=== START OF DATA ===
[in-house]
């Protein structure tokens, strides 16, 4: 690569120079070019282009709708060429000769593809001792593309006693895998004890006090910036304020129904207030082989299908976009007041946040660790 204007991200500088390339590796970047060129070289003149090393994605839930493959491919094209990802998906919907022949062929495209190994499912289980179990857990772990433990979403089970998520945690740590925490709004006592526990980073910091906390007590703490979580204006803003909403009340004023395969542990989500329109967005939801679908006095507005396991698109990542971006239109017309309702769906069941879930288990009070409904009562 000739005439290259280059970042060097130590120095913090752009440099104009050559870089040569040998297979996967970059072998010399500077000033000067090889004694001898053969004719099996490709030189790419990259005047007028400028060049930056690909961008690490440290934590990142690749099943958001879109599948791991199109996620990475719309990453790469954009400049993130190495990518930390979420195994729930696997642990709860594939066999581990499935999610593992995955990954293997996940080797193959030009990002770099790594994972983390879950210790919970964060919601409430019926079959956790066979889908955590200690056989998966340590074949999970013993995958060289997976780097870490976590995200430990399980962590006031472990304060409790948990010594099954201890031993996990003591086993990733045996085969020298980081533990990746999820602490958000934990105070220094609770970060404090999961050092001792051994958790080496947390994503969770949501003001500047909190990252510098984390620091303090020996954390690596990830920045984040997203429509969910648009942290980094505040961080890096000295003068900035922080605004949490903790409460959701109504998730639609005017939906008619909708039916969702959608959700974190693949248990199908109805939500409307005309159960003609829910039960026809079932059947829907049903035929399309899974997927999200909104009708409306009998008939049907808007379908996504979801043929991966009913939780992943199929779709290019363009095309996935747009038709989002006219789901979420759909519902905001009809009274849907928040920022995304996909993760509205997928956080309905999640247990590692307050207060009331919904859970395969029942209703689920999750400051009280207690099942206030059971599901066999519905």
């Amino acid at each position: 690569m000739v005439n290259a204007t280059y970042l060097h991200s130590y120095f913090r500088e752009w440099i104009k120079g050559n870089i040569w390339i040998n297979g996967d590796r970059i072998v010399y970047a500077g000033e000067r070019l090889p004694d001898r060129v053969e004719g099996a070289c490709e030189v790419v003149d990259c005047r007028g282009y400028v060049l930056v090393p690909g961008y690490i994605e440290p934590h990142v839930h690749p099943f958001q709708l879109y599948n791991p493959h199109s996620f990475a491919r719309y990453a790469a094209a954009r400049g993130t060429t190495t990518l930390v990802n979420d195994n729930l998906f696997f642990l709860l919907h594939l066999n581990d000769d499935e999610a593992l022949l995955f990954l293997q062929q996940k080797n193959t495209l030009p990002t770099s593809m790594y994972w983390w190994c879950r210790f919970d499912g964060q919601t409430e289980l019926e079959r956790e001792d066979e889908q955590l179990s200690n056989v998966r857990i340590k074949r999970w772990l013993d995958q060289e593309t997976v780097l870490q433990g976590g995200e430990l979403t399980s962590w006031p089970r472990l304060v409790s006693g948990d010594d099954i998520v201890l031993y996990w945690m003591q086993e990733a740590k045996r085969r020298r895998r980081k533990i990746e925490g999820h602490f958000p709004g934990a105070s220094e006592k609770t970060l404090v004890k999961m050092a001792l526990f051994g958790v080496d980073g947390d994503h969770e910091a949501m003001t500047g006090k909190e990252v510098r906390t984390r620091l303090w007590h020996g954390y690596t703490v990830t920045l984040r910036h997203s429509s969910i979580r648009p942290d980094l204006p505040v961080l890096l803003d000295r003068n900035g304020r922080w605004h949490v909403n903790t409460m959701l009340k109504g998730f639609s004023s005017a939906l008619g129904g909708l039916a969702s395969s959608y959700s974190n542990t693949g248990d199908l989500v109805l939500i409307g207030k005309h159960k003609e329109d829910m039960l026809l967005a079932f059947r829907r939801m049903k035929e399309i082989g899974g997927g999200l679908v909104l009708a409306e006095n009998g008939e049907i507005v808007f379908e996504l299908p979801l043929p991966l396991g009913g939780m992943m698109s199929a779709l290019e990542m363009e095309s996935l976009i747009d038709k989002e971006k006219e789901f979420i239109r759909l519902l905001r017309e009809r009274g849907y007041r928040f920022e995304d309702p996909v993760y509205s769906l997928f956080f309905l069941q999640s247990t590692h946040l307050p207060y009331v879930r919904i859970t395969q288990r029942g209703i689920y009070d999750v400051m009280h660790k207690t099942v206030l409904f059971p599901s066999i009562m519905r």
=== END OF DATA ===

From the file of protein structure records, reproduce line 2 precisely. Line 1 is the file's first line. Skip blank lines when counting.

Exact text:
């Protein structure tokens, strides 16, 4: 690569120079070019282009709708060429000769593809001792593309006693895998004890006090910036304020129904207030082989299908976009007041946040660790 204007991200500088390339590796970047060129070289003149090393994605839930493959491919094209990802998906919907022949062929495209190994499912289980179990857990772990433990979403089970998520945690740590925490709004006592526990980073910091906390007590703490979580204006803003909403009340004023395969542990989500329109967005939801679908006095507005396991698109990542971006239109017309309702769906069941879930288990009070409904009562 000739005439290259280059970042060097130590120095913090752009440099104009050559870089040569040998297979996967970059072998010399500077000033000067090889004694001898053969004719099996490709030189790419990259005047007028400028060049930056690909961008690490440290934590990142690749099943958001879109599948791991199109996620990475719309990453790469954009400049993130190495990518930390979420195994729930696997642990709860594939066999581990499935999610593992995955990954293997996940080797193959030009990002770099790594994972983390879950210790919970964060919601409430019926079959956790066979889908955590200690056989998966340590074949999970013993995958060289997976780097870490976590995200430990399980962590006031472990304060409790948990010594099954201890031993996990003591086993990733045996085969020298980081533990990746999820602490958000934990105070220094609770970060404090999961050092001792051994958790080496947390994503969770949501003001500047909190990252510098984390620091303090020996954390690596990830920045984040997203429509969910648009942290980094505040961080890096000295003068900035922080605004949490903790409460959701109504998730639609005017939906008619909708039916969702959608959700974190693949248990199908109805939500409307005309159960003609829910039960026809079932059947829907049903035929399309899974997927999200909104009708409306009998008939049907808007379908996504979801043929991966009913939780992943199929779709290019363009095309996935747009038709989002006219789901979420759909519902905001009809009274849907928040920022995304996909993760509205997928956080309905999640247990590692307050207060009331919904859970395969029942209703689920999750400051009280207690099942206030059971599901066999519905």